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Pyewacket was one of the supposed familiar spirits of an alleged witch accused by the witchfinder general Matthew Hopkins in March 1644 in the town of Manningtree, Essex, England. Hopkins claimed he spied on the witches as they held their meeting close by his house, and heard them mention the name of a local woman. She was arrested and deprived of sleep for four nights, at the end of which she confessed and called out the names of her familiars, describing the forms in which they should appear. They were:

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  • Pyewacket was one of the supposed familiar spirits of an alleged witch accused by the witchfinder general Matthew Hopkins in March 1644 in the town of Manningtree, Essex, England. Hopkins claimed he spied on the witches as they held their meeting close by his house, and heard them mention the name of a local woman. She was arrested and deprived of sleep for four nights, at the end of which she confessed and called out the names of her familiars, describing the forms in which they should appear. They were:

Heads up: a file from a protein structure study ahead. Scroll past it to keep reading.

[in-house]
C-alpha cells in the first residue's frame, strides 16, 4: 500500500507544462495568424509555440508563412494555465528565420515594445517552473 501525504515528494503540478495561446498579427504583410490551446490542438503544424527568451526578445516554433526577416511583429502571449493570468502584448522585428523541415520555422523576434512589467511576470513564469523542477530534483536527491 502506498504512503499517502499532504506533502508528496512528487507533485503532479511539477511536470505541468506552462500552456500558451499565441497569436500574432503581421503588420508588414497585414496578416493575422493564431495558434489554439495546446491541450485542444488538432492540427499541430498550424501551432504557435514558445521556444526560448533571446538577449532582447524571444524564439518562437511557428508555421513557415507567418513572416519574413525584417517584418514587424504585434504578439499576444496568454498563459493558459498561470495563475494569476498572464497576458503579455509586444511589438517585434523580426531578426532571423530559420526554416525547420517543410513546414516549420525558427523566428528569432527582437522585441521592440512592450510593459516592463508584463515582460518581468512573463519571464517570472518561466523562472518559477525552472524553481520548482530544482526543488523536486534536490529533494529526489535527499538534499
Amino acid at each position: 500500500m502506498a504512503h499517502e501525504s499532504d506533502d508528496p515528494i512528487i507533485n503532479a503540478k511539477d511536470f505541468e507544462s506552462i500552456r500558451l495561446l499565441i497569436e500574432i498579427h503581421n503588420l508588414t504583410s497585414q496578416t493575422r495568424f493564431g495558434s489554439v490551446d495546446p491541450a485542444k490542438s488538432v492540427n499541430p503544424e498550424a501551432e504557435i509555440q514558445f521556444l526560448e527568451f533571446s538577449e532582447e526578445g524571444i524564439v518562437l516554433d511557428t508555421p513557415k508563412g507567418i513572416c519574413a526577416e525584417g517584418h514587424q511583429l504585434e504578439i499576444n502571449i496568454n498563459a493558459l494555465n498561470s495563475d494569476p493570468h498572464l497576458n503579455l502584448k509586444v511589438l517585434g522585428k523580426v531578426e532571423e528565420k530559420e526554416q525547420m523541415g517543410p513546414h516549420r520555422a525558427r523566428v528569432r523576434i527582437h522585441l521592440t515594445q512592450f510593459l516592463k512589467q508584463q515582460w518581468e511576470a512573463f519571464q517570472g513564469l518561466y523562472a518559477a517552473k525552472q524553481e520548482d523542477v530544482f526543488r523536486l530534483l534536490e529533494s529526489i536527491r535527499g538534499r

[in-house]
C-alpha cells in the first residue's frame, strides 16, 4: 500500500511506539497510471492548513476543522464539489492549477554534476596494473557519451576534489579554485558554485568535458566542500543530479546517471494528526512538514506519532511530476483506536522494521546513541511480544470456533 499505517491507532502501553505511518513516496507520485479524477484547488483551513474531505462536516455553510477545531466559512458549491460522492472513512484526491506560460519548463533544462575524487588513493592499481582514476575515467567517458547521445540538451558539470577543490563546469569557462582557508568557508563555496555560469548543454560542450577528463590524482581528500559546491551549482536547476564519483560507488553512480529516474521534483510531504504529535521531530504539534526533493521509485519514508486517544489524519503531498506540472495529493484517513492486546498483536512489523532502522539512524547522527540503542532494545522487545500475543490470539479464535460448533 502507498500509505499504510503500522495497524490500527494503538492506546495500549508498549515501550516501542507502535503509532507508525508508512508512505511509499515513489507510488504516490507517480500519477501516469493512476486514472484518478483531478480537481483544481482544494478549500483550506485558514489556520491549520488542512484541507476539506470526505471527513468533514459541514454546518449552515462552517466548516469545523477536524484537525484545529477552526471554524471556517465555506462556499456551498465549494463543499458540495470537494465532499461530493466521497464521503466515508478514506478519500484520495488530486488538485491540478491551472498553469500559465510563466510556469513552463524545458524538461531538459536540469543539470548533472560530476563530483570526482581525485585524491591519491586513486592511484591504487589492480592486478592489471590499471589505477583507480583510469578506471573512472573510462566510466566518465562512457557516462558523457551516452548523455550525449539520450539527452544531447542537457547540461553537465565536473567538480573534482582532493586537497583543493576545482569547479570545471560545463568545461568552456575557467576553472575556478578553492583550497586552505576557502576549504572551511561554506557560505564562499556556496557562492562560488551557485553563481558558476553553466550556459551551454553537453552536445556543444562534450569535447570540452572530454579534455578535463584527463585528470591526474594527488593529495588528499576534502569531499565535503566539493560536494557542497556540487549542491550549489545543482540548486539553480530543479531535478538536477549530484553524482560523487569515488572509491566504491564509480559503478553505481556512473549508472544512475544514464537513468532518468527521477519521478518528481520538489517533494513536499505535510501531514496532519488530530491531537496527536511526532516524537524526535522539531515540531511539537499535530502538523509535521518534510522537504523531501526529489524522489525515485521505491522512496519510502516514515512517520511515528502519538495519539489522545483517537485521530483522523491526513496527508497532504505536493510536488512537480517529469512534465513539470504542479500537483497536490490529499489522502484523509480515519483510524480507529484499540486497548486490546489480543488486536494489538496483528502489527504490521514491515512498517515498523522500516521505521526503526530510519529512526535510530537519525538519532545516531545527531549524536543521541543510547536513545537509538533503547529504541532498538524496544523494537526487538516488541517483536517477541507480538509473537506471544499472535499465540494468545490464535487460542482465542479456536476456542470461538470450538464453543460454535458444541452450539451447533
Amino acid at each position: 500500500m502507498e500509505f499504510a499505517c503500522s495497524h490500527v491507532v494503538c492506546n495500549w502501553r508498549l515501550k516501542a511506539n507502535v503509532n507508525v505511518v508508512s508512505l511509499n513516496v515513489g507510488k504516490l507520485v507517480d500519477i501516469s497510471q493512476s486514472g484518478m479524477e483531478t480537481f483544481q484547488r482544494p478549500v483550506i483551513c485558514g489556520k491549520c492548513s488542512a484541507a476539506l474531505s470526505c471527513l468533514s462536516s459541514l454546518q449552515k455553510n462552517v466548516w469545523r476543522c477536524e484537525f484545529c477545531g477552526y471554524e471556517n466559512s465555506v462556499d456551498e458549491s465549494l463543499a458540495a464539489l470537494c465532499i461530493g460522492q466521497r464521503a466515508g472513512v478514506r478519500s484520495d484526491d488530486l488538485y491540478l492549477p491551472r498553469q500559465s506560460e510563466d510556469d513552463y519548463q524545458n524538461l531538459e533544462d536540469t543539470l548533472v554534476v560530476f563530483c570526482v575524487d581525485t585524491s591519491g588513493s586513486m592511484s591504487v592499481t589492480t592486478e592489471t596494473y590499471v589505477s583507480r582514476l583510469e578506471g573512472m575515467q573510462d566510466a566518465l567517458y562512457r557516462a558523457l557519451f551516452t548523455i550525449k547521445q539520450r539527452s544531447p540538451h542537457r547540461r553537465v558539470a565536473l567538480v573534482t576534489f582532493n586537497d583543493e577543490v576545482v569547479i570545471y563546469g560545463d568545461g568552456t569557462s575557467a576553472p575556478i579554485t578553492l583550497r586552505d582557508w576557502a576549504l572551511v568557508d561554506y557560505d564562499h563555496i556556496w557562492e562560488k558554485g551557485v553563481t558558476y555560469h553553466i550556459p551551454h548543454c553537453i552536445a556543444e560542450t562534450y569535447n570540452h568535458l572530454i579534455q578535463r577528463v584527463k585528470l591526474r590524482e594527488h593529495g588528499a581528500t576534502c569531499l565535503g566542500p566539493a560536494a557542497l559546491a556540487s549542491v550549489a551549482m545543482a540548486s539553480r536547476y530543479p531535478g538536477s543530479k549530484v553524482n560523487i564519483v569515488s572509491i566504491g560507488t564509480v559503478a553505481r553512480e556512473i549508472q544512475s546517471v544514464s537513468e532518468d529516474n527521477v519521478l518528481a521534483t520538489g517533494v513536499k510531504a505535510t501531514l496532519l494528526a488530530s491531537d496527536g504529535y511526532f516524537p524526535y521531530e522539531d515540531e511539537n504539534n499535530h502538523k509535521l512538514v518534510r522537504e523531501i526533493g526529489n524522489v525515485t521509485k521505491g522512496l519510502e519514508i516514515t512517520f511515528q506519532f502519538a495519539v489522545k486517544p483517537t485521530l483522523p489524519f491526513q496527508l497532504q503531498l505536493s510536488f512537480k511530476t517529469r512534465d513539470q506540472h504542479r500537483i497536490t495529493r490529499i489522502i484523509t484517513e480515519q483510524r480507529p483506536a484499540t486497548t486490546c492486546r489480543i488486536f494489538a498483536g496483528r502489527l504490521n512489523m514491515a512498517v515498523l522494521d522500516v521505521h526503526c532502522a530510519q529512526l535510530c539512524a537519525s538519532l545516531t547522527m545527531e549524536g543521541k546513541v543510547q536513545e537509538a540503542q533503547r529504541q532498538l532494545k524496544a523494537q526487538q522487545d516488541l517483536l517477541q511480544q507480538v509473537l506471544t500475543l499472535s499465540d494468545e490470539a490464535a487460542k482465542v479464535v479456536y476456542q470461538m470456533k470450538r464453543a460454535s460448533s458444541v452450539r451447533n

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  • Pyewacket (familiar spirit)
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  • Pyewacket was one of the supposed familiar spirits of an alleged witch accused by the witchfinder general Matthew Hopkins in March 1644 in the town of Manningtree, Essex, England. Hopkins claimed he spied on the witches as they held their meeting close by his house, and heard them mention the name of a local woman. She was arrested and deprived of sleep for four nights, at the end of which she confessed and called out the names of her familiars, describing the forms in which they should appear. They were: * Holt, "who came in like a white kittling" * Jarmara, "who came in like a fat Spaniel without any legs at all" * Vinegar Tom, "who was like a long-legg'd greyhound, with a head like an Oxe" * Sacke and Sugar, "like a black Rabbet" * Newes, "like a Polecat" * Elemanzer, Pyewacket, Peck in the Crown, Grizzel, Greedigut, described as imps Hopkins claims he and nine other witnesses saw the first five of these, which appeared in the forms described by the witch. Only the first of these was in the form of a cat; the next two were dogs, and the others were a black rabbit and a polecat – so Pyewacket was, presumably, not a cat's name. As for the other familiars, Hopkins says only that they were such that "no mortall could invent." The incident is described in Hopkins's pamphlet "The Discovery of Witches" (1647).
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